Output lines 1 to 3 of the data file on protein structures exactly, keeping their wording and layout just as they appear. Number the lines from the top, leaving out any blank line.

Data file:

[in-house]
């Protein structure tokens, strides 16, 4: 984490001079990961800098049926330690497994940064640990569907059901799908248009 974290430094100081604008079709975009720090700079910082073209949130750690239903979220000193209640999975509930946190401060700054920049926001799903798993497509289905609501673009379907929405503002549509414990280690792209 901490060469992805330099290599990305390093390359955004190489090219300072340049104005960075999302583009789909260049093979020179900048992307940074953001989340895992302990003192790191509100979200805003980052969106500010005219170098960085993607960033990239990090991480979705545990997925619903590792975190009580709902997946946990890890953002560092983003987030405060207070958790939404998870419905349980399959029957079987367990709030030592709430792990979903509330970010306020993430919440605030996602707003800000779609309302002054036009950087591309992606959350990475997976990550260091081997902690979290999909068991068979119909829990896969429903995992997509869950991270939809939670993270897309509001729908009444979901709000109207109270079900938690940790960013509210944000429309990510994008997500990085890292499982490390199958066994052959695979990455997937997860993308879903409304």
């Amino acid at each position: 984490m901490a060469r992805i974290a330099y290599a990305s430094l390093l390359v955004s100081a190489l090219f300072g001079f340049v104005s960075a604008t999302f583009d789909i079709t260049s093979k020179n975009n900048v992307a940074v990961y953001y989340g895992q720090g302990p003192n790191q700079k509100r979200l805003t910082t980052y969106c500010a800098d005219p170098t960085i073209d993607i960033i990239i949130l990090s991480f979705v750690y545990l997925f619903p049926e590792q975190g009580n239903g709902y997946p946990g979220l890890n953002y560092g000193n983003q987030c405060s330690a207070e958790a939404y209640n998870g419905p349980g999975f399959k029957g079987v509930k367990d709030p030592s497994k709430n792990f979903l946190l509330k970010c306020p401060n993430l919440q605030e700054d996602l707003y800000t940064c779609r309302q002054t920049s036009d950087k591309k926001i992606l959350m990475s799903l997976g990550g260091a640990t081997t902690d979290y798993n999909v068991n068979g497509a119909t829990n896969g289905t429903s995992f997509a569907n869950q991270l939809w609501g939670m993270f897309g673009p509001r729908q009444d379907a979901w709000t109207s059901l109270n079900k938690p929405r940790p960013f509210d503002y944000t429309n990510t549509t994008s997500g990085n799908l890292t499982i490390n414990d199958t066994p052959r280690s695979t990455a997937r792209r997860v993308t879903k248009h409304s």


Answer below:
[in-house]
């Protein structure tokens, strides 16, 4: 984490001079990961800098049926330690497994940064640990569907059901799908248009 974290430094100081604008079709975009720090700079910082073209949130750690239903979220000193209640999975509930946190401060700054920049926001799903798993497509289905609501673009379907929405503002549509414990280690792209 901490060469992805330099290599990305390093390359955004190489090219300072340049104005960075999302583009789909260049093979020179900048992307940074953001989340895992302990003192790191509100979200805003980052969106500010005219170098960085993607960033990239990090991480979705545990997925619903590792975190009580709902997946946990890890953002560092983003987030405060207070958790939404998870419905349980399959029957079987367990709030030592709430792990979903509330970010306020993430919440605030996602707003800000779609309302002054036009950087591309992606959350990475997976990550260091081997902690979290999909068991068979119909829990896969429903995992997509869950991270939809939670993270897309509001729908009444979901709000109207109270079900938690940790960013509210944000429309990510994008997500990085890292499982490390199958066994052959695979990455997937997860993308879903409304």
């Amino acid at each position: 984490m901490a060469r992805i974290a330099y290599a990305s430094l390093l390359v955004s100081a190489l090219f300072g001079f340049v104005s960075a604008t999302f583009d789909i079709t260049s093979k020179n975009n900048v992307a940074v990961y953001y989340g895992q720090g302990p003192n790191q700079k509100r979200l805003t910082t980052y969106c500010a800098d005219p170098t960085i073209d993607i960033i990239i949130l990090s991480f979705v750690y545990l997925f619903p049926e590792q975190g009580n239903g709902y997946p946990g979220l890890n953002y560092g000193n983003q987030c405060s330690a207070e958790a939404y209640n998870g419905p349980g999975f399959k029957g079987v509930k367990d709030p030592s497994k709430n792990f979903l946190l509330k970010c306020p401060n993430l919440q605030e700054d996602l707003y800000t940064c779609r309302q002054t920049s036009d950087k591309k926001i992606l959350m990475s799903l997976g990550g260091a640990t081997t902690d979290y798993n999909v068991n068979g497509a119909t829990n896969g289905t429903s995992f997509a569907n869950q991270l939809w609501g939670m993270f897309g673009p509001r729908q009444d379907a979901w709000t109207s059901l109270n079900k938690p929405r940790p960013f509210d503002y944000t429309n990510t549509t994008s997500g990085n799908l890292t499982i490390n414990d199958t066994p052959r280690s695979t990455a997937r792209r997860v993308t879903k248009h409304s």